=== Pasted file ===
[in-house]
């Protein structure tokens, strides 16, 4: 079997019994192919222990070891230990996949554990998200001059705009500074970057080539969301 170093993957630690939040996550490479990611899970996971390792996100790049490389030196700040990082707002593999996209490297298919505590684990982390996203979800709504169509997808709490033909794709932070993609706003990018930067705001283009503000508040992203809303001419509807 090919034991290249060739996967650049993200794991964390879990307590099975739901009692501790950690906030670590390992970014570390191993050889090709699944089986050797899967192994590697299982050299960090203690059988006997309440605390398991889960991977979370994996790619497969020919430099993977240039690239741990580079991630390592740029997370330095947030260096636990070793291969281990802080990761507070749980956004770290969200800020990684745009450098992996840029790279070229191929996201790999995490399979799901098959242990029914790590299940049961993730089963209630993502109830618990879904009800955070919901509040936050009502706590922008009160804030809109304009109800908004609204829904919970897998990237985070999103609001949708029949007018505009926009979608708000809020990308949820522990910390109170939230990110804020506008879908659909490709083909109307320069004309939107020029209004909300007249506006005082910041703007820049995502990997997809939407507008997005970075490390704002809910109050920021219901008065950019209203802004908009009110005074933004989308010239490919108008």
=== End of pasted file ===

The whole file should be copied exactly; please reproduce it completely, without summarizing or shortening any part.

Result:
[in-house]
């Protein structure tokens, strides 16, 4: 079997019994192919222990070891230990996949554990998200001059705009500074970057080539969301 170093993957630690939040996550490479990611899970996971390792996100790049490389030196700040990082707002593999996209490297298919505590684990982390996203979800709504169509997808709490033909794709932070993609706003990018930067705001283009503000508040992203809303001419509807 090919034991290249060739996967650049993200794991964390879990307590099975739901009692501790950690906030670590390992970014570390191993050889090709699944089986050797899967192994590697299982050299960090203690059988006997309440605390398991889960991977979370994996790619497969020919430099993977240039690239741990580079991630390592740029997370330095947030260096636990070793291969281990802080990761507070749980956004770290969200800020990684745009450098992996840029790279070229191929996201790999995490399979799901098959242990029914790590299940049961993730089963209630993502109830618990879904009800955070919901509040936050009502706590922008009160804030809109304009109800908004609204829904919970897998990237985070999103609001949708029949007018505009926009979608708000809020990308949820522990910390109170939230990110804020506008879908659909490709083909109307320069004309939107020029209004909300007249506006005082910041703007820049995502990997997809939407507008997005970075490390704002809910109050920021219901008065950019209203802004908009009110005074933004989308010239490919108008």